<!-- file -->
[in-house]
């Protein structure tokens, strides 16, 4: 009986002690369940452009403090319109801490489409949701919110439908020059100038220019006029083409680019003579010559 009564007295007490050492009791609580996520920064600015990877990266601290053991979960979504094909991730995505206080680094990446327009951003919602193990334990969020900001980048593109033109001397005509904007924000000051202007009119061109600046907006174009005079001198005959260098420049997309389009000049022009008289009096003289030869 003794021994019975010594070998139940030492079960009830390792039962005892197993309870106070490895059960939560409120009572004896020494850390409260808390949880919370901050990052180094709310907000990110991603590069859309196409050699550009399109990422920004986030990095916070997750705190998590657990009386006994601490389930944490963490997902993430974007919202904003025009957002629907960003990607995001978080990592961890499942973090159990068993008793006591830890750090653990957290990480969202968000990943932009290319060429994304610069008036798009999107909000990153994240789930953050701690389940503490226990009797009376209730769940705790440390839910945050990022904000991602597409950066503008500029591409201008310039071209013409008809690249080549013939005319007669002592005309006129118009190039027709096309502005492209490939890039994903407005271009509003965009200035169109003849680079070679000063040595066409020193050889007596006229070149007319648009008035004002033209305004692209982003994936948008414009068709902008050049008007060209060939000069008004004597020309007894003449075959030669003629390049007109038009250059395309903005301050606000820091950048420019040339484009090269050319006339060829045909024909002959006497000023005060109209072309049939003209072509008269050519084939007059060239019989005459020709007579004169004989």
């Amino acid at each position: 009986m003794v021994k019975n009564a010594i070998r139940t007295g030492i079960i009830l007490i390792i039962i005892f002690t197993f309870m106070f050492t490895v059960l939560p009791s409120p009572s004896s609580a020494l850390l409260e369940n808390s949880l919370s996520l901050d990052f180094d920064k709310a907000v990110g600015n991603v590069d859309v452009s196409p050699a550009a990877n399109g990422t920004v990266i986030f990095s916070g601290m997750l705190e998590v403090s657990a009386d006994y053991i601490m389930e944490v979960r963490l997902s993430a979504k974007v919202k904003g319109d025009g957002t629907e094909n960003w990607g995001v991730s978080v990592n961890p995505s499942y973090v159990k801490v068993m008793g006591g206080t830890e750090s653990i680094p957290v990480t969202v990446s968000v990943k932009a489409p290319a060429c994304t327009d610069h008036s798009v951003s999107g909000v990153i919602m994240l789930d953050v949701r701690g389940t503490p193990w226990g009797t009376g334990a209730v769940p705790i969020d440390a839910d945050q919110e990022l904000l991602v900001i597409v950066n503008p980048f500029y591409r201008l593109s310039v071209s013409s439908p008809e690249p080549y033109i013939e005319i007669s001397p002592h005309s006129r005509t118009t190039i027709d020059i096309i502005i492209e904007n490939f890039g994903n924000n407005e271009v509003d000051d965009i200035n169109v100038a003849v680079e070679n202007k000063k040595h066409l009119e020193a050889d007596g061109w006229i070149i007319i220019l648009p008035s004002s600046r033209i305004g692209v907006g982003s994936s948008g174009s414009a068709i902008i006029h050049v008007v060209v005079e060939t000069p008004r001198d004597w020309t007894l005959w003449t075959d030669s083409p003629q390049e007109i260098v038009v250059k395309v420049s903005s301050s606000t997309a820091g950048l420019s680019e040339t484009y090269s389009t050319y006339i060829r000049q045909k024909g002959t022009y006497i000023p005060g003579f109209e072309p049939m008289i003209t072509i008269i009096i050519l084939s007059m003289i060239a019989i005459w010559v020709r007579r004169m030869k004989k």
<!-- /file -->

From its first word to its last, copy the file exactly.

[in-house]
């Protein structure tokens, strides 16, 4: 009986002690369940452009403090319109801490489409949701919110439908020059100038220019006029083409680019003579010559 009564007295007490050492009791609580996520920064600015990877990266601290053991979960979504094909991730995505206080680094990446327009951003919602193990334990969020900001980048593109033109001397005509904007924000000051202007009119061109600046907006174009005079001198005959260098420049997309389009000049022009008289009096003289030869 003794021994019975010594070998139940030492079960009830390792039962005892197993309870106070490895059960939560409120009572004896020494850390409260808390949880919370901050990052180094709310907000990110991603590069859309196409050699550009399109990422920004986030990095916070997750705190998590657990009386006994601490389930944490963490997902993430974007919202904003025009957002629907960003990607995001978080990592961890499942973090159990068993008793006591830890750090653990957290990480969202968000990943932009290319060429994304610069008036798009999107909000990153994240789930953050701690389940503490226990009797009376209730769940705790440390839910945050990022904000991602597409950066503008500029591409201008310039071209013409008809690249080549013939005319007669002592005309006129118009190039027709096309502005492209490939890039994903407005271009509003965009200035169109003849680079070679000063040595066409020193050889007596006229070149007319648009008035004002033209305004692209982003994936948008414009068709902008050049008007060209060939000069008004004597020309007894003449075959030669003629390049007109038009250059395309903005301050606000820091950048420019040339484009090269050319006339060829045909024909002959006497000023005060109209072309049939003209072509008269050519084939007059060239019989005459020709007579004169004989």
């Amino acid at each position: 009986m003794v021994k019975n009564a010594i070998r139940t007295g030492i079960i009830l007490i390792i039962i005892f002690t197993f309870m106070f050492t490895v059960l939560p009791s409120p009572s004896s609580a020494l850390l409260e369940n808390s949880l919370s996520l901050d990052f180094d920064k709310a907000v990110g600015n991603v590069d859309v452009s196409p050699a550009a990877n399109g990422t920004v990266i986030f990095s916070g601290m997750l705190e998590v403090s657990a009386d006994y053991i601490m389930e944490v979960r963490l997902s993430a979504k974007v919202k904003g319109d025009g957002t629907e094909n960003w990607g995001v991730s978080v990592n961890p995505s499942y973090v159990k801490v068993m008793g006591g206080t830890e750090s653990i680094p957290v990480t969202v990446s968000v990943k932009a489409p290319a060429c994304t327009d610069h008036s798009v951003s999107g909000v990153i919602m994240l789930d953050v949701r701690g389940t503490p193990w226990g009797t009376g334990a209730v769940p705790i969020d440390a839910d945050q919110e990022l904000l991602v900001i597409v950066n503008p980048f500029y591409r201008l593109s310039v071209s013409s439908p008809e690249p080549y033109i013939e005319i007669s001397p002592h005309s006129r005509t118009t190039i027709d020059i096309i502005i492209e904007n490939f890039g994903n924000n407005e271009v509003d000051d965009i200035n169109v100038a003849v680079e070679n202007k000063k040595h066409l009119e020193a050889d007596g061109w006229i070149i007319i220019l648009p008035s004002s600046r033209i305004g692209v907006g982003s994936s948008g174009s414009a068709i902008i006029h050049v008007v060209v005079e060939t000069p008004r001198d004597w020309t007894l005959w003449t075959d030669s083409p003629q390049e007109i260098v038009v250059k395309v420049s903005s301050s606000t997309a820091g950048l420019s680019e040339t484009y090269s389009t050319y006339i060829r000049q045909k024909g002959t022009y006497i000023p005060g003579f109209e072309p049939m008289i003209t072509i008269i009096i050519l084939s007059m003289i060239a019989i005459w010559v020709r007579r004169m030869k004989k």